Covered Employment and Wages for Fourth Quarter 2001 (NAICS Version)
David Bullard, Senior Economist
tables by:
Nancy Brennan, Economist

Unemployment Insurance (UI) covered employment1 increased by 7,048 jobs or 3.0 percent during the fourth quarter of 2001 compared to fourth quarter 2000. Total payroll increased by 6.5 percent, slightly below the five-year average of 6.7 percent. Average weekly wage increased by $19 or 3.3 percent, below its five-year average of 4.5 percent.      

Statewide Employment and Wages by Industry

Table 7N shows that Mining, Construction, and Local Government created the largest number of jobs in fourth quarter. Mining added 2,580 jobs or 15.7 percent as a result of strong gains in oil & gas extraction, coal mining, and support activities for mining. Gas plant construction helped push employment in the Construction industry up by 1,832 jobs or 9.8 percent. Local Government grew by 1,158 jobs or 3.1 percent, but part of this employment increase is related to the reclassification of Indian Tribal Councils from private sector Public Administration to Local Government.2  Job gains in local hospitals (200 jobs) also helped increase Local Government employment during fourth quarter.

Wholesale Trade grew significantly during fourth quarter, adding 396 jobs or 6.1 percent. These job gains may be related to increased Mining and oil & gas activity in the State.

Manufacturing and Retail Trade both lost jobs when compared with fourth quarter 2000. Manufacturing employment decreased by 597 jobs or 5.5 percent because of job losses in food manufacturing, petroleum & coal products manufacturing, chemical manufacturing, and transportation equipment manufacturing.

Retail Trade employment fell by 949 jobs or –3.1 percent.  Large job losses occurred in food & beverage stores, gasoline stations, and general merchandise stores. However, employment grew in building material & garden equipment & supplies dealers.

Average weekly wage increased $19 or 3.3 percent. The largest increase in average weekly wage occurred in Finance & Insurance, a gain of $148 per week or 21.6 percent. Part of this increase was related to a bonus paid in fourth quarter in Teton County. Average weekly wage in Professional & Technical Services rose by $104 or 14.3 percent.

The average weekly wage in Mining decreased by $336 or 24.3 percent, in part because a large bonus paid in Natrona County in fourth quarter 2000 was not repeated in 2001.

Employment and Wages by County

As shown in Table 1, employment increased in 15 of Wyoming’s 23 counties during fourth quarter. Campbell County was the fastest growing area of the state, adding 1,773 jobs or 9.5 percent. About half of the job gains in Campbell County were in Mining (including oil & gas extraction). Employment in Transportation & Warehousing and Professional & Technical Services also grew rapidly.

Fremont County grew by 959 jobs or 6.8 percent during fourth quarter. A large part of this increase was Construction employment related to a new gas plant.

Job gains in Construction helped push up Uinta County employment by 554 jobs or 6.8 percent. Sweetwater County added 279 jobs or 1.5 percent during fourth quarter. Strong gains in Mining and Construction were partially offset by job losses in Manufacturing and Retail Trade.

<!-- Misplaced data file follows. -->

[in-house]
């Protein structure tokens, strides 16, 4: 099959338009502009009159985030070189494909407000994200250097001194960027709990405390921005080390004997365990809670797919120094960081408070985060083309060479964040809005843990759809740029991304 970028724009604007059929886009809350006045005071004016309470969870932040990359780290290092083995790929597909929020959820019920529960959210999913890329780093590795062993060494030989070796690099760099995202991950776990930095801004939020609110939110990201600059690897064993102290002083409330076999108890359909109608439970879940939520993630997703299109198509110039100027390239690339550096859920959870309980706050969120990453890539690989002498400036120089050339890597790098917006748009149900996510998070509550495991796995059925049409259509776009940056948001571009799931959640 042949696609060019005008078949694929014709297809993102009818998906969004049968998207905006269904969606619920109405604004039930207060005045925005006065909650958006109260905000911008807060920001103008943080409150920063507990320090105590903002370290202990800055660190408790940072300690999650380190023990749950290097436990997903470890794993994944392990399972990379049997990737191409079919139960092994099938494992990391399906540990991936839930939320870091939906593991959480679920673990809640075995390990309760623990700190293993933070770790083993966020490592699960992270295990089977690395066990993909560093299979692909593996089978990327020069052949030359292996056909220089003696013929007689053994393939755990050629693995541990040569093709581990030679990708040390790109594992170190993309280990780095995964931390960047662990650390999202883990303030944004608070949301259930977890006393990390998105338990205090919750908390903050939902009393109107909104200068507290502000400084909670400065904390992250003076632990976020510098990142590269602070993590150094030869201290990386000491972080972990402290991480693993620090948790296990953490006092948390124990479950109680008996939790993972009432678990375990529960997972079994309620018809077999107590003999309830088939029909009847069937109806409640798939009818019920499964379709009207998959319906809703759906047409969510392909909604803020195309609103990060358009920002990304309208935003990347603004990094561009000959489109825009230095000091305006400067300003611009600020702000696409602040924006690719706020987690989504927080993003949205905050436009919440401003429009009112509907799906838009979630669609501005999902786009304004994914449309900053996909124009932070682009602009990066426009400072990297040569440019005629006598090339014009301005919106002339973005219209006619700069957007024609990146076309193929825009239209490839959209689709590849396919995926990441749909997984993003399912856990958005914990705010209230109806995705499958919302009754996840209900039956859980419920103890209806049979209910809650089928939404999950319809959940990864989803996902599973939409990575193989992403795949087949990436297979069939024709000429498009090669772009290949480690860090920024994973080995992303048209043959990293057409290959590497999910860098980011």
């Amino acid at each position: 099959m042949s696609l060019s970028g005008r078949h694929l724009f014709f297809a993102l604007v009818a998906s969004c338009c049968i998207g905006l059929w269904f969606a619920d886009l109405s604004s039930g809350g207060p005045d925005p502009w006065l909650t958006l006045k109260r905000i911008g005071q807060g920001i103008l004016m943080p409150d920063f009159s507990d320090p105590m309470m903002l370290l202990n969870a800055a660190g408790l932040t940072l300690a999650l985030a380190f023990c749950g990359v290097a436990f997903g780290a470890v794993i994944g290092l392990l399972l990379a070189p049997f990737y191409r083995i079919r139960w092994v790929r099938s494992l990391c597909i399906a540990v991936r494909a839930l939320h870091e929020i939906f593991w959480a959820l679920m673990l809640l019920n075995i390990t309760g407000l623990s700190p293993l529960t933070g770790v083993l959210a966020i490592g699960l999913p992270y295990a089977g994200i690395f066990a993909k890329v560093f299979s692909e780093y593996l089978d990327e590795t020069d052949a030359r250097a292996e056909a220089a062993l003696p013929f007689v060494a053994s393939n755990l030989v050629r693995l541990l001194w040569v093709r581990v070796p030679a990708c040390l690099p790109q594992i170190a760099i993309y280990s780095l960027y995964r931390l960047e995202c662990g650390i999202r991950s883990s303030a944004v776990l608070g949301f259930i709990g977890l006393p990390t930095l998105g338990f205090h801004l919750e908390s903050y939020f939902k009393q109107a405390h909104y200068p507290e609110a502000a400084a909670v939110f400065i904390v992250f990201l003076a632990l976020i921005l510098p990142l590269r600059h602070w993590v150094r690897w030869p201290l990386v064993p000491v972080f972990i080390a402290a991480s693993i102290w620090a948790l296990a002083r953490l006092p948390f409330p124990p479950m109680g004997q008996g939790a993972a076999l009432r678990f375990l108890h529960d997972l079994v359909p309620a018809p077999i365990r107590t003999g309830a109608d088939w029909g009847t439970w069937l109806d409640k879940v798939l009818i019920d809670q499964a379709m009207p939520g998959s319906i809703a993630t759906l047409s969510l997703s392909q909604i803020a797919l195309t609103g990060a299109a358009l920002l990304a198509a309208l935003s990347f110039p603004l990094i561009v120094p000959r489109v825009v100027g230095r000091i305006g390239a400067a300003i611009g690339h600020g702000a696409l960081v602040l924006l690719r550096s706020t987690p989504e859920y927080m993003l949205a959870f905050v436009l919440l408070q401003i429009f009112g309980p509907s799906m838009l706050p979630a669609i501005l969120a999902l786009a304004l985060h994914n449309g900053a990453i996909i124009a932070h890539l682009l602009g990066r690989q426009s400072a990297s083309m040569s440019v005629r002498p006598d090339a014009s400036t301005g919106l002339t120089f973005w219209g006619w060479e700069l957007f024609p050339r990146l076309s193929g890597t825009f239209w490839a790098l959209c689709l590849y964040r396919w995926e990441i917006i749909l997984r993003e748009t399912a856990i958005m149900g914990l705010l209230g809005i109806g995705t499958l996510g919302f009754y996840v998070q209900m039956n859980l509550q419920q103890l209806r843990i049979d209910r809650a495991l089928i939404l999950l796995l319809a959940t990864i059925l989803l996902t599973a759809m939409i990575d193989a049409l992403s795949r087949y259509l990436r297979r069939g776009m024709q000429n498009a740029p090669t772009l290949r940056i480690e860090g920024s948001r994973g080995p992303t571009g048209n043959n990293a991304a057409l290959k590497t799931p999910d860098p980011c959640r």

Natrona County grew by 269 jobs or 0.8 percent as a result of job gains in Mining and Manufacturing. Employment fell in Retail Trade and Transportation & Warehousing.

Employment fell in Teton County by 270 jobs or 1.8 percent during fourth quarter 2001. Modest gains in Finance & Insurance and Administrative & Waste Services were not enough to offset job losses in Accommodation & Food Services.

Laramie County experienced a decrease in employment of 266 jobs or 0.7 percent during fourth quarter 2001. Employment in Retail Trade and Health Care & Social Assistance was lower than expected because two large statewide employers with worksites in Laramie County stopped reporting at the county level and now only submit statewide employment reports. Manufacturing and Transportation & Warehousing each fell by about 100 jobs. Significant job gains were seen in Construction, Finance & Insurance, and State Government.

Average weekly wage increased in all but two of Wyoming’s counties. Wages fell by $143 or 19.6 percent in Natrona County because a bonus paid in Mining in fourth quarter 2000 was not repeated in 2001. Big Horn County’s average weekly wage decreased by $4 or 0.7 percent as a bonus from fourth quarter 2000 was not repeated in 2001.

Teton County had the largest increase in average weekly wage, a gain of $122 or 21.1 percent. Part of this increase was related to bonuses paid in Manufacturing and Finance & Insurance.

1. Approximately 85-90 percent of all workers in Wyoming are covered by Unemployment Insurance (UI). Some exceptions include the self-employed and many agricultural workers.

2. This reclassification was necessitated by a change in Federal Unemployment Insurance law, which now treats Indian Tribal Councils similarly to state and local governments. Previously, Indian Tribal Councils were classified as privately owned membership organizations.

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